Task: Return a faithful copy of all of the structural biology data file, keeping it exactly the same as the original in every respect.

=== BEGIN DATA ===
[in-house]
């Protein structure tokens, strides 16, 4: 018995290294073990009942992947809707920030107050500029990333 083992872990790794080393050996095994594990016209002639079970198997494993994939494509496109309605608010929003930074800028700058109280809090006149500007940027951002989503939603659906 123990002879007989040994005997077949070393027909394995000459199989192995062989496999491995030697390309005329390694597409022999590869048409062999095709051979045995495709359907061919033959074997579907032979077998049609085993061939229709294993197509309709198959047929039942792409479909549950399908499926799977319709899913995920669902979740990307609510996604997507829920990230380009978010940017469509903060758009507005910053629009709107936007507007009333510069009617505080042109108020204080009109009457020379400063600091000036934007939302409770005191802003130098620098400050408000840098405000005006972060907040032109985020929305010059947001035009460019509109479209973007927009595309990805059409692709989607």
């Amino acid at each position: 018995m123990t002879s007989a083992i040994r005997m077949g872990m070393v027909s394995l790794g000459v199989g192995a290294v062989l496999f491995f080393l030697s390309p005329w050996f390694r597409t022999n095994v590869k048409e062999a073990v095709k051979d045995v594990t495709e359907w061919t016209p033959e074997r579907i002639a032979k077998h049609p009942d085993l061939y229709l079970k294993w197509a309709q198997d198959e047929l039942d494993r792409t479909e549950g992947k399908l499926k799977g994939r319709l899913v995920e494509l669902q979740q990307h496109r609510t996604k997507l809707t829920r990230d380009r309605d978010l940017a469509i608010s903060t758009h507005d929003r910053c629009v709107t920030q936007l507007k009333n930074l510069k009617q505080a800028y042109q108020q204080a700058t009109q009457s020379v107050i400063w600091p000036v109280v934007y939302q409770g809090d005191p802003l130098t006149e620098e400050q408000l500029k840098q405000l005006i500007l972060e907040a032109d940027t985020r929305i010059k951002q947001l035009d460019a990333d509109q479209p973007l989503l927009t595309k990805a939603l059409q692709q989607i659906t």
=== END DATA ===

[in-house]
């Protein structure tokens, strides 16, 4: 018995290294073990009942992947809707920030107050500029990333 083992872990790794080393050996095994594990016209002639079970198997494993994939494509496109309605608010929003930074800028700058109280809090006149500007940027951002989503939603659906 123990002879007989040994005997077949070393027909394995000459199989192995062989496999491995030697390309005329390694597409022999590869048409062999095709051979045995495709359907061919033959074997579907032979077998049609085993061939229709294993197509309709198959047929039942792409479909549950399908499926799977319709899913995920669902979740990307609510996604997507829920990230380009978010940017469509903060758009507005910053629009709107936007507007009333510069009617505080042109108020204080009109009457020379400063600091000036934007939302409770005191802003130098620098400050408000840098405000005006972060907040032109985020929305010059947001035009460019509109479209973007927009595309990805059409692709989607």
């Amino acid at each position: 018995m123990t002879s007989a083992i040994r005997m077949g872990m070393v027909s394995l790794g000459v199989g192995a290294v062989l496999f491995f080393l030697s390309p005329w050996f390694r597409t022999n095994v590869k048409e062999a073990v095709k051979d045995v594990t495709e359907w061919t016209p033959e074997r579907i002639a032979k077998h049609p009942d085993l061939y229709l079970k294993w197509a309709q198997d198959e047929l039942d494993r792409t479909e549950g992947k399908l499926k799977g994939r319709l899913v995920e494509l669902q979740q990307h496109r609510t996604k997507l809707t829920r990230d380009r309605d978010l940017a469509i608010s903060t758009h507005d929003r910053c629009v709107t920030q936007l507007k009333n930074l510069k009617q505080a800028y042109q108020q204080a700058t009109q009457s020379v107050i400063w600091p000036v109280v934007y939302q409770g809090d005191p802003l130098t006149e620098e400050q408000l500029k840098q405000l005006i500007l972060e907040a032109d940027t985020r929305i010059k951002q947001l035009d460019a990333d509109q479209p973007l989503l927009t595309k990805a939603l059409q692709q989607i659906t």